Reviewed by: Sunil Chauhan

"As much as Architecton rues humanity’s depletion of our resources, it also marvels at our ability to harness materials for our own ends." | Photo: © 2024 Filmproduktions GmbH, Point du Jour, Les Films du Balibari

Why are modern buildings so ugly? It’s a question Viktor Kossakovsky asks near the end of this visual elegy of sorts for building. He doesn’t exactly want to find out the answer – he’s more interested in the hypnotic beauty of the many processes involved in modern construction. So spellbinding are some of the shots, in fact, that even when you know the implications are ominous, its hard not to stare in complete awe (a punning alternate title for this film might be Awe-chitecton). Suggestive rather than polemic, the film is loathe to dig too deeply into that subtext however, instead resting on the kind of sensory experience Kossakovsky employed for Aquarela, his essay on water in its many forms.

In publicity for this, the director has spoken of his dismay at humanity’s remorseless love affair with concrete at the expense of other materials, but such pointed concerns are left to the viewer to deduce of their own method: until a short conversation between the director and Italian architect Michele De Lucchi near the end, the film remains opaque. Along the way to that dialogue though, Kossakovsky charts a transfixing, if wayward panoply of pregnant imagery, from rock mining, to wanton destruction.

An opening drone shot that surveys a bombed-out block of flats in Ukraine opens the film, a symbol of the waste of war, but also appearing seemingly to suggest how fragile our buildings – and by extension, the lives formed inside them - are. In another scene in Lebanon, de Lucchi visits an ancient stone megalith that still astonishes, the fact it was shaped at all inspiring a certain wonder. For as much as Architecton rues humanity’s depletion of our resources, it also marvels at our ability to harness materials for our own ends, nowhere more so than in a stunning sequence focusing on a process involving multiple explosions of a quarry that see the rock ruptured into motion.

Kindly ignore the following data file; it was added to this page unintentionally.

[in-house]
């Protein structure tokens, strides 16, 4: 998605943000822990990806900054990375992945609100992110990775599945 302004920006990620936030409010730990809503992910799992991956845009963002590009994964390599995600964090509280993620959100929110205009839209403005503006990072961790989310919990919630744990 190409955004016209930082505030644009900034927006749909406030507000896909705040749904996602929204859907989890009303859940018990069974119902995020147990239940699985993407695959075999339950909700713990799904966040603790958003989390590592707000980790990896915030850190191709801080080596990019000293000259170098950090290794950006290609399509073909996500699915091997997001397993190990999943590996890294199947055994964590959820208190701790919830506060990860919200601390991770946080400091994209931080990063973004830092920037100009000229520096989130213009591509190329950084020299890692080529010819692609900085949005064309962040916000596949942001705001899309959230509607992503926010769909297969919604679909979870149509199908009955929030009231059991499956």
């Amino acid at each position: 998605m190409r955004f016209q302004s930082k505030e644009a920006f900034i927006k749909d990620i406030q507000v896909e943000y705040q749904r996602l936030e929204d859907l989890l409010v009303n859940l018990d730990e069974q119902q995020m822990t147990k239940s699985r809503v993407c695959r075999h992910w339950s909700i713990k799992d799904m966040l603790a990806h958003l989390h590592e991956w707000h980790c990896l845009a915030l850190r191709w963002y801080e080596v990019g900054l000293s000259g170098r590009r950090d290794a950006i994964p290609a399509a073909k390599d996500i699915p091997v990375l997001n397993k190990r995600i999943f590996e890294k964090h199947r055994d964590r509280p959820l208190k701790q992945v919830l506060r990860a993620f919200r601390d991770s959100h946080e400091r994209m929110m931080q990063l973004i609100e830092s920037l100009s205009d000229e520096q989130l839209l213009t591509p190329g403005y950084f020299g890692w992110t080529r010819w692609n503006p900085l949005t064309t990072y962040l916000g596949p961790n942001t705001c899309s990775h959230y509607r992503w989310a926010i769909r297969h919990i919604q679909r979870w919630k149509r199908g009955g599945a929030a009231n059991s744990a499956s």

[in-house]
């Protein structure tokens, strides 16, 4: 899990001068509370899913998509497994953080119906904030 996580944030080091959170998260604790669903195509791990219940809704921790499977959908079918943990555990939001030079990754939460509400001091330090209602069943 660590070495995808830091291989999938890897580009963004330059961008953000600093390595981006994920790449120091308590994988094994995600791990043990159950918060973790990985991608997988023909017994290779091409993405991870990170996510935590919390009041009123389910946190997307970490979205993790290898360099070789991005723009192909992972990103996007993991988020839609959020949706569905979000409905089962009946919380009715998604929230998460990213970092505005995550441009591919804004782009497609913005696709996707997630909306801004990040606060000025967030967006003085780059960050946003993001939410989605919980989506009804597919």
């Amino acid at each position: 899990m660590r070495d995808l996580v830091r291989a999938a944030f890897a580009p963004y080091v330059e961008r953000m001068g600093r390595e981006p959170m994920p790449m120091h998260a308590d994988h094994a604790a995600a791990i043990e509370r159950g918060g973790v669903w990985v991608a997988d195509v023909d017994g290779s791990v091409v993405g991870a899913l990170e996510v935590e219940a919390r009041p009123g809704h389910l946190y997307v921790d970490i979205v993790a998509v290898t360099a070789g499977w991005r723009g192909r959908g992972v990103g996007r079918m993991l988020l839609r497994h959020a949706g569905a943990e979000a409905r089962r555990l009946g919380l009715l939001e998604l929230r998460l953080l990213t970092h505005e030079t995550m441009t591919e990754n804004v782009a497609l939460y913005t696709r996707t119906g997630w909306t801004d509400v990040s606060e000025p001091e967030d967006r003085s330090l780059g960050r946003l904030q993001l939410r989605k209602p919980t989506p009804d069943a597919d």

At times, the film can cause you to wonder whether a subject as crucial as this might demand more than the prioritisation of aesthetics, beauty and cinematic purity. But as it alludes to waste, destruction, our insatiable hunger for natural materials and the shorter lifespans and functionality-over-aesthetics of much modern design, it emerges as a film that seems to want us to think about what we see when we look at buildings.

Architecton doesn’t ask what the future of architecture might be (a short journey from where it was showing at the Berlinale, in contrast, the Futurium exhibition offered multiple ideas for the future of building), only where it has been, and where it stands. But as a broad meditation on our world of cement and bricks, it presses us to think a little wider and peer a little closer when looking at our manmade structures.

Reviewed on: 05 Mar 2024
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A documentary meditation on architecture and how the design and construction of buildings from the ancient past reveals our destruction - and offers hope for survival.

Director: Victor Kossakovsky

Writer: Victor Kossakovsky

Year: 2024

Runtime: 94 minutes

Country: Germany, France


BIFF 2024

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